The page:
However, although it is clear that it is not possible to continue building in the way it is done today, it must be remembered that the future should be hybrid, combining wood with other materials in any case, as it is not positive to focus on a single sustainable product. Moreover, wood will only be sustainable if the whole construction sector adopts it with the criteria to be agreed upon at the European and global levels. 

A third crucial area for the success of the circular transition is food waste and the bio-economy, a sector where the shift from a linear approach to circularity is unavoidable but complex. Currently, 75% of bio-waste is landfilled or incinerated, accounting for a not-insignificant share of emissions and pollution and causing annual costs in the EU amounting to 143 billion euros. 

Therefore, EU policies support this issue from multiple points of view: we can cite the Bioeconomy Strategy (updated in 2018), the financial effort made through Horizon Europe Cluster 6, the EU Platform on Food Losses and Food Waste or the HOOP project, launched within the Circular Cities and Regions Initiative included in the new Circular Economy Action Plan to support 8 'lighthouse' cities and regions (among them, a Spanish one: Murcia, whose City Council recently presented a Circular Economy Strategy) in developing large-scale urban circular bioeconomy initiatives focused on recovering valuable resources from biowaste and urban wastewater to produce bio-based products. It is possible to join this network through this link.  

At the municipal level, intending to foster cooperation and exchange of good practices, the City of Milan launched in 2015 an Urban Food Policy Pact open for signature by cities around the world, which has already been signed by more than 200 members committed to developing inclusive, resilient and safe food systems that provide healthy and affordable food to all people within a human rights-based framework, minimise waste and conserve biodiversity while adapting to and mitigating the impacts of climate change. 

On the business side, one company systematically focusing on the bioeconomy as a driver of circular transformation is Alchemia-Nova, which has developed several projects in recent years, including one that aims for an 'interconnected integrated biorefinery' that makes the most of agricultural waste materials to transform them into a spectrum of bio-based products.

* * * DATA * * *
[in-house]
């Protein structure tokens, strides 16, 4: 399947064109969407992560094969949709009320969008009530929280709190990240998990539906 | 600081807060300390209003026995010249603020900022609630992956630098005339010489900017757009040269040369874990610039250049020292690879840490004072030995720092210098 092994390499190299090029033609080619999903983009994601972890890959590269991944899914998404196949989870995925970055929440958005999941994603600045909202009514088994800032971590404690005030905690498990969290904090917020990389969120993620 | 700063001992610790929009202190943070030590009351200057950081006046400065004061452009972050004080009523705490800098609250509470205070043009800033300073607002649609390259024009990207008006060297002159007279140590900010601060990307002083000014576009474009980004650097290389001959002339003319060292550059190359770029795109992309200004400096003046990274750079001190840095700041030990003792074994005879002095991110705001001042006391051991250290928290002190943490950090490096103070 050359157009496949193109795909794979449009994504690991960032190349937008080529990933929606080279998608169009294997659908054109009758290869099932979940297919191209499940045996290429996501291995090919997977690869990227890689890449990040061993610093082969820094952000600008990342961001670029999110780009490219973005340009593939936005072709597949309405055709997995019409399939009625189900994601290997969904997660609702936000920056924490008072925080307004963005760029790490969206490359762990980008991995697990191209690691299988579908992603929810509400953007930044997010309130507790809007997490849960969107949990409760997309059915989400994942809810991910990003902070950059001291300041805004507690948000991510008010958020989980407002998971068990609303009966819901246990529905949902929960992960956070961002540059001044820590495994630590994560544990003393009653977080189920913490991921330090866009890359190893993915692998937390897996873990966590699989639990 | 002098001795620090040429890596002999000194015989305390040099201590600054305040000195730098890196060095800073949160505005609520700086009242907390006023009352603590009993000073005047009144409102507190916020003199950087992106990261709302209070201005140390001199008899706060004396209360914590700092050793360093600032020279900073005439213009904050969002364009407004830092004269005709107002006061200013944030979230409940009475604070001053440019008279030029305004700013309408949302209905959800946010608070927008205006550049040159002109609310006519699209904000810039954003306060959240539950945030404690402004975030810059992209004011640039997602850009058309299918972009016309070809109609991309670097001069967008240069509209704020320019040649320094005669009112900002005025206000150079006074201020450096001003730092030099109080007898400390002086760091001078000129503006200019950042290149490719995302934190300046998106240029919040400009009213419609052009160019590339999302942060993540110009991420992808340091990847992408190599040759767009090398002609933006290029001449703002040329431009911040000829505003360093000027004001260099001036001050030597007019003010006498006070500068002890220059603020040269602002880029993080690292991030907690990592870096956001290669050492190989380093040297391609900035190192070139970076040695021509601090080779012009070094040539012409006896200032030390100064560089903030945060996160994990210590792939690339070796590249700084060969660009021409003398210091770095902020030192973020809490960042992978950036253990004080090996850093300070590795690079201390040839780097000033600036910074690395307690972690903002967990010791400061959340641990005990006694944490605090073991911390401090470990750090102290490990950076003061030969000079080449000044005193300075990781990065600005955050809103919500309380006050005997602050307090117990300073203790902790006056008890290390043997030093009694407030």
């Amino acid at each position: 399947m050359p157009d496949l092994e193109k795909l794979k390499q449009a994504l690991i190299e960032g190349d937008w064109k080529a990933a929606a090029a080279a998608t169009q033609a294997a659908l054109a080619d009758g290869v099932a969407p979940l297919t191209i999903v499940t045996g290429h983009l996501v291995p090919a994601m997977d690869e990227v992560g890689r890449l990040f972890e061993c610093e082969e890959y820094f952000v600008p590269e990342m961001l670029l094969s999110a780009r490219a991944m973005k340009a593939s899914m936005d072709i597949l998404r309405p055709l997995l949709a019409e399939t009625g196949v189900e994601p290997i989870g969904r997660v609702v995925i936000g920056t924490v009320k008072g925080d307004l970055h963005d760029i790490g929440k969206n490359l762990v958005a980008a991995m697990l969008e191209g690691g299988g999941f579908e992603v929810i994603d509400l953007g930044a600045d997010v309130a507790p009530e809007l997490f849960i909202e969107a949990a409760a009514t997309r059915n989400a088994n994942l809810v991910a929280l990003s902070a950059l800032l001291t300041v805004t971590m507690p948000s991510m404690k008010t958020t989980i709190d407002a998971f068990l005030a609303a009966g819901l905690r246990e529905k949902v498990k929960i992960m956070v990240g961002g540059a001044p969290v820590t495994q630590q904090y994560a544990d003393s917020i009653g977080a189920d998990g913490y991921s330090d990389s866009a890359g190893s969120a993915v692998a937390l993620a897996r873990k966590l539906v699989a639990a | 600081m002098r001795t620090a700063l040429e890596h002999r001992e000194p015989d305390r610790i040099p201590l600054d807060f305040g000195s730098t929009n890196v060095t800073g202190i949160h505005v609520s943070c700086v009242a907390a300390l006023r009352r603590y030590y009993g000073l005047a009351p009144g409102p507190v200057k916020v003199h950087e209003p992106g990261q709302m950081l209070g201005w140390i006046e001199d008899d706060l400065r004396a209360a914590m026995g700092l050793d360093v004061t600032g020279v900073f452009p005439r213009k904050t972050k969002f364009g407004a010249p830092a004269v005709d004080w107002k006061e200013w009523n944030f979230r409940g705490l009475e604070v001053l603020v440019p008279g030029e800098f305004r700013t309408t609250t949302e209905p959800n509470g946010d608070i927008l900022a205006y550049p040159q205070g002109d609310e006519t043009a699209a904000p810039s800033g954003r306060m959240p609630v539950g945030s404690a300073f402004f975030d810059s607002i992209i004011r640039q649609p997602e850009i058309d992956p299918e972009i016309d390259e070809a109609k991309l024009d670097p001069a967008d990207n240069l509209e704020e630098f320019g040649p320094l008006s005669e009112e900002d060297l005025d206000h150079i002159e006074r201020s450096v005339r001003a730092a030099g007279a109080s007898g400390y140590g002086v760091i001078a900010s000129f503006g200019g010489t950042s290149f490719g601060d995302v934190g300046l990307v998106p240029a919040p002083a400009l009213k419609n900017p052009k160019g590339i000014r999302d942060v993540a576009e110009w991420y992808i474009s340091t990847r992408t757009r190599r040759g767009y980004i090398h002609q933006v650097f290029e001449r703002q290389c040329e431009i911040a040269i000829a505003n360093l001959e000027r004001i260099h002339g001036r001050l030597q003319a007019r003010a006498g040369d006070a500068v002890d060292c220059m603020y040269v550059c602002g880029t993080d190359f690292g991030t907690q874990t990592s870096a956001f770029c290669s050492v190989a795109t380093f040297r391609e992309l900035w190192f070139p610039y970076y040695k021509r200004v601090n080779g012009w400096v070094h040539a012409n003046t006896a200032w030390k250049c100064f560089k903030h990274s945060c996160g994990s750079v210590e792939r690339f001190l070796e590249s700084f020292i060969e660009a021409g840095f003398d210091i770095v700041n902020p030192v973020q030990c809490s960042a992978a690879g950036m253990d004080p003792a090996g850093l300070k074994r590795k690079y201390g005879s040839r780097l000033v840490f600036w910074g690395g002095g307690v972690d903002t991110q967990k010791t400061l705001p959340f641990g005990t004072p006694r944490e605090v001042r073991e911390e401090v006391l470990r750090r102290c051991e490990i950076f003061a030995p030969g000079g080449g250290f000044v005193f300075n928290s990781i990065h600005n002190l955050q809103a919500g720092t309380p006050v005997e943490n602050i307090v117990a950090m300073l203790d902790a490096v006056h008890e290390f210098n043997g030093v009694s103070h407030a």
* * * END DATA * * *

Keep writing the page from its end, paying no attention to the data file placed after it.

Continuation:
From an academic perspective, the University of Turin has been a pioneer in the design of educational projects focused on food circularity. Recent success stories include a free 4-week MOOC on circular business models for sustainable urban food systems, a hackathon designed to find digital tools and solutions to educate members of the urban food ecosystem and a project entitled 'Girls Go Circular' that aims to help 50,000 students aged 14-18 from across Europe develop digital and entrepreneurial skills by 2027 through an e-learning programme on the circular economy. 

The last of the conferences presented here was on the potential of circular procurement and taxation to move towards a circular economy. 

Public procurement is currently responsible for 15% of total global greenhouse gas emissions while accounting for 14% of EU GDP, which is why some Member States, such as Finland and Denmark, have started to quantify its climate impact by measuring the carbon footprint it generates. 

At the EU level, actions to improve and measure progress in this area are part of the broader 'green public procurement policy' or GPP promoted by the European Commission. At the moment, a set of criteria to facilitate the inclusion of green requirements in public procurement documents is available, as well as reports on various topics in more than 20 languages and a database with effective and inspiring examples. In the specific case of circular procurement, a brochure was published in 2017 containing a series of good practice studies as well as guidance on the integration of circular economy principles. 

Taxation is undoubtedly one of the areas where there is most room for improvement since there is consensus that the current tax architecture reinforces the linear model (for example, because it taxes only the purchase of the product instead of its entire life cycle) and, on top of that, it is households who currently bear most of the burden. Until now, the idea of 'green taxation' or 'green taxes' (which in any case represent tiny percentages and have even been reduced in recent years) has been used, but in the view of the experts who spoke, the EU's ambition should be greater and we need to start talking about 'circular taxation'. 

In conclusion, to date, only 8.6% of the economy can be considered circular, so there is still a lot of work to be done and, fortunately, there are many different fields from which we can contribute to the achievement of a new paradigm.